Participation rules and fees
Each country can send up to 5 students and one leader; observers and/or visitors are also welcome. The participation fee for the students and the team leader is 250 EUR per person. The participation fee per additional observer is 350 EUR.
There is no discussion of the problem texts, it is the responsibility of the international academic committee of the Olympiad to guarantee the quality of the problems. Academic committee is also responsible for the grading of the problems (if necessary, they can appoint additional markers). The problem texts will be short, so the leaders are expected to be able to complete the translation of both theoretical and experimental problems within an hour. IPhO-style moderation of the marks is substituted by appellation: it will be the responsibility of students to appeal any unjust grading (leaders can be present during the appellation and if needed, translate the communication).
During theoretical round (5 hours), there will be three problems, one of which will be very difficult, one moderately difficult, and one relatively less demanding. Full solution of each problem gives 10 points, grading granularity is one point. Partial credit is given for each idea or formula which is used in a full solution. During experimental examination (5 hours), there will be one or two tasks; the total number of points for the experimental examination is 20 points, granularity is also 1 point. The award thresholds in points will be determined after appellation as such smallest numbers that at least 8% of participants will receive a gold medal, at least 25% - a gold or silver medal, 50% - a gold, silver or bronze medal.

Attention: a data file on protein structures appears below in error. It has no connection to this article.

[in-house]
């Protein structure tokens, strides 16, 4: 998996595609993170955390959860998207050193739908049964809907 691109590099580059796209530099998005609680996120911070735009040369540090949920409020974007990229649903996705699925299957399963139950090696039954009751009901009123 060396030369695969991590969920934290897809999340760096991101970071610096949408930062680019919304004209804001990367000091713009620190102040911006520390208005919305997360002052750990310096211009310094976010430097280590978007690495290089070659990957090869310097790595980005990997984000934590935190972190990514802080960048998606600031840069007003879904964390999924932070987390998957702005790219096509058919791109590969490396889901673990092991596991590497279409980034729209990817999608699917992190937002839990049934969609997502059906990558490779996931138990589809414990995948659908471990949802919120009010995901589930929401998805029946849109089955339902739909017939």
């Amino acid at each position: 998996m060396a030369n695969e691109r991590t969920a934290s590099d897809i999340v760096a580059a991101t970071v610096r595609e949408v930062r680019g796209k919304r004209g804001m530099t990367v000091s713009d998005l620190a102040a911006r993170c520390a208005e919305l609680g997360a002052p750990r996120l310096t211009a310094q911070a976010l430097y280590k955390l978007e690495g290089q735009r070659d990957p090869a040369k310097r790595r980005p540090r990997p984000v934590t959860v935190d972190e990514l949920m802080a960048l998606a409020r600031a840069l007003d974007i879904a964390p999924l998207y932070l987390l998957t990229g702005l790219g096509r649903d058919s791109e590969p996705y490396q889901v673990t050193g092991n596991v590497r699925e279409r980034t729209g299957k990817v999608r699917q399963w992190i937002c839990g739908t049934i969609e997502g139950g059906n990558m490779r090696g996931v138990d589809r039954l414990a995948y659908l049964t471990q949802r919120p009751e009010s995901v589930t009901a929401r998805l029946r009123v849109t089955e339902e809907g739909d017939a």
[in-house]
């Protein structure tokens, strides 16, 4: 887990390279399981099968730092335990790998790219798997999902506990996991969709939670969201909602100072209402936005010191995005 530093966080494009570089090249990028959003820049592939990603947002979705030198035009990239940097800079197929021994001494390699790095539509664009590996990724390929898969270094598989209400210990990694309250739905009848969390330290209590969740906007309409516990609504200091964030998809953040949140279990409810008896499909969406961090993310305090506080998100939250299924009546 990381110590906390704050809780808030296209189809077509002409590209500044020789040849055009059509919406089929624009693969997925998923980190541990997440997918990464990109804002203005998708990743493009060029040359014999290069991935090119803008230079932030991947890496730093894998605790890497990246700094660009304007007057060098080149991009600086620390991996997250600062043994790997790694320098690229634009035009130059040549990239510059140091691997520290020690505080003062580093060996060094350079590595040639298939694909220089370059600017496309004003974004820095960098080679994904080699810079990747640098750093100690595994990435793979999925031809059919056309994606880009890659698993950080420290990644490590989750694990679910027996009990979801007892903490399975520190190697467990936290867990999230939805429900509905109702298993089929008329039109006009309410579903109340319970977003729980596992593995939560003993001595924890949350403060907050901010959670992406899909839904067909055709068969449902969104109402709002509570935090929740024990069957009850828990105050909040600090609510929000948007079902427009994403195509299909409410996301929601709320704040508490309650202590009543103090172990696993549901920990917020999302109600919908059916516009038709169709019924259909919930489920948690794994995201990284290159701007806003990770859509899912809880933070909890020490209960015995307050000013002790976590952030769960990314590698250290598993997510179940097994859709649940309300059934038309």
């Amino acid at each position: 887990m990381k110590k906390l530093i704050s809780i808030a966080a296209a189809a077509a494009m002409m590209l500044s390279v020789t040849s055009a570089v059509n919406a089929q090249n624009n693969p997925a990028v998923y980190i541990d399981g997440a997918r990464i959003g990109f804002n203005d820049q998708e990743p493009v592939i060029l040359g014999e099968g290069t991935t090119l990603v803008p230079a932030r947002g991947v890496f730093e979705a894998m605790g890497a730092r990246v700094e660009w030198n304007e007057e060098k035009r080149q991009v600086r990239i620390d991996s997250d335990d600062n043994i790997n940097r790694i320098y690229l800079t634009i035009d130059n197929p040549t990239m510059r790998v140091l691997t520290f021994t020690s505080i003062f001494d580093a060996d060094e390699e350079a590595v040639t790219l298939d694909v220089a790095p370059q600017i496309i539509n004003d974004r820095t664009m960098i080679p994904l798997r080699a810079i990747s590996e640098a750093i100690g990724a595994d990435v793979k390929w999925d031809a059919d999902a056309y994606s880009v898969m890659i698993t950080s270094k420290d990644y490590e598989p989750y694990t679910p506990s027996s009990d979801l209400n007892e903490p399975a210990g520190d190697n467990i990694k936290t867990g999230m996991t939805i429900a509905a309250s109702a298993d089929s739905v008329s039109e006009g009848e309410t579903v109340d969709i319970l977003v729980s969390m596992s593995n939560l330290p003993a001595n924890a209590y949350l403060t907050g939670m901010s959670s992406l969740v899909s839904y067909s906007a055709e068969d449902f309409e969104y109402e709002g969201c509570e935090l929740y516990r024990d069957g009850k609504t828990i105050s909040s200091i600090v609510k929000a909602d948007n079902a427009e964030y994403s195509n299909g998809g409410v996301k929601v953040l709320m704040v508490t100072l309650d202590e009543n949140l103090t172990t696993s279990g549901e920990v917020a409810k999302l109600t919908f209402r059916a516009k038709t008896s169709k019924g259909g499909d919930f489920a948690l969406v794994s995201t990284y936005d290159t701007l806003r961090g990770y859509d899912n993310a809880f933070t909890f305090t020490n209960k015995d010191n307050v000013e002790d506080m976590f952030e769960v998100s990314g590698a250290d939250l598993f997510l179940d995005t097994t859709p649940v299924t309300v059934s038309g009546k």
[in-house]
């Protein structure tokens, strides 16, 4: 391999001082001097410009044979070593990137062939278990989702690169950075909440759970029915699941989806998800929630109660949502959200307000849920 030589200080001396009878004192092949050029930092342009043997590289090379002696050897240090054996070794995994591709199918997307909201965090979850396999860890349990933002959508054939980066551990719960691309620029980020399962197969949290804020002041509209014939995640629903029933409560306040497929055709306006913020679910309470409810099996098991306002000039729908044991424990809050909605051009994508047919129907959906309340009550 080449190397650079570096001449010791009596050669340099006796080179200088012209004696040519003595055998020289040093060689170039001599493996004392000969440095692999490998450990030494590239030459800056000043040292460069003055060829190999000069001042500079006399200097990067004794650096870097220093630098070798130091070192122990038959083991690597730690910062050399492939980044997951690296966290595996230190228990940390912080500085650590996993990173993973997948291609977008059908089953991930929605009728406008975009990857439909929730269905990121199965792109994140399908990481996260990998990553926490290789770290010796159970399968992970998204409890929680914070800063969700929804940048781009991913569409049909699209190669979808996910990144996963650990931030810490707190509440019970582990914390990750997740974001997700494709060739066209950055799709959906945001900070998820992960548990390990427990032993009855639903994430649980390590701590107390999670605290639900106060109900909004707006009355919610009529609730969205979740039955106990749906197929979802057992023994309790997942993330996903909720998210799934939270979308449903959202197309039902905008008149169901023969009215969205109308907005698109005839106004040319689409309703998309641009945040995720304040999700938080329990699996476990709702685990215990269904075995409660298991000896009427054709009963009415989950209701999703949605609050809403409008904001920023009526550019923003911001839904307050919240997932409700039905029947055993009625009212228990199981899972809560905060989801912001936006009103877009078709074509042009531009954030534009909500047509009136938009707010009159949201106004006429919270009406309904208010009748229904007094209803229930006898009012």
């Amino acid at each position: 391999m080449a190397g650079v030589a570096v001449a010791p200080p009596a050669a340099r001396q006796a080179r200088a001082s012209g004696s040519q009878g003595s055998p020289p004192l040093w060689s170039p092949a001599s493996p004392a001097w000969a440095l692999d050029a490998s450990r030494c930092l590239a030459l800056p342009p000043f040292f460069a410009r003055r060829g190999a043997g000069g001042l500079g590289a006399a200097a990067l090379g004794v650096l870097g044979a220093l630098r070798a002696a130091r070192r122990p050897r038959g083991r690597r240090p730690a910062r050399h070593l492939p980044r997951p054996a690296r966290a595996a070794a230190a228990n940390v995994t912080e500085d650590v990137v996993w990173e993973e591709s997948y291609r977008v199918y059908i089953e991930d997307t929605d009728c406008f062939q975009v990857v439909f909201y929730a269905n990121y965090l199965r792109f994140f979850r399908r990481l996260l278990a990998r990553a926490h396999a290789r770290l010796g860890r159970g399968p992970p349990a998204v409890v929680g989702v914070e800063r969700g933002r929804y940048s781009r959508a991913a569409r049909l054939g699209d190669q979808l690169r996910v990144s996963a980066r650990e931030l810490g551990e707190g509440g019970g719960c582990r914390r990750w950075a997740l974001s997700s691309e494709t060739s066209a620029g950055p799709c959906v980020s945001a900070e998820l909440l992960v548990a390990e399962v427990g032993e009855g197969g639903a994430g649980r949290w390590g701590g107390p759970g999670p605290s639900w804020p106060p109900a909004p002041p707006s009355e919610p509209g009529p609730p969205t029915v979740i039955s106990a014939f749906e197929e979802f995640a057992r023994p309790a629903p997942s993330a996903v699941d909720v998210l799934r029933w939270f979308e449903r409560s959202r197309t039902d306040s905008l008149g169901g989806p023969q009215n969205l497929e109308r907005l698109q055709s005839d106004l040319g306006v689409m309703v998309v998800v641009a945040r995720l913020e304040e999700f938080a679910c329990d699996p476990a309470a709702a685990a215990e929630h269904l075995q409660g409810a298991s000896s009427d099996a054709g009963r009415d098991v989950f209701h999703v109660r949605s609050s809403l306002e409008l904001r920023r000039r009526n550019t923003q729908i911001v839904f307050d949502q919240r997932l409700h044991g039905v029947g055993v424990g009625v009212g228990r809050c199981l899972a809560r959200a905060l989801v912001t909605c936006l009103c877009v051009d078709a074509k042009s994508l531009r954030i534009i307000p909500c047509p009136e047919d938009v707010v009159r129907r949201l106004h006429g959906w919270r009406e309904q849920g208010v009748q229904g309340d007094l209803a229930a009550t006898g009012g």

Update: Who can participate? Similarly to IPhO, the competition is designed for high school students. IPhO is also open to "Students who have finished their school examinations in the year of the competition /.../ as long as they have not commenced their university studies. The age of the contestants should not exceed twenty years on June 30th of the year of the competition." Educational system varies from country to country, and in some cases the boundary between a high school and a university becomes vague. Therefore we would like to specify that we consider a school where students have more than one third of lectures (in average per year) on topics related either to physics or mathematics to be equivalent to a university. However, we do not want this regulation to become a reason why one or another team would not be able to attend the competition. Therefore, please contact us if there are students in your team who come from schools which do not satisfy this criterion but you feel that those students have not been taught University-level physics courses (we may revise the criterion or find a different solution).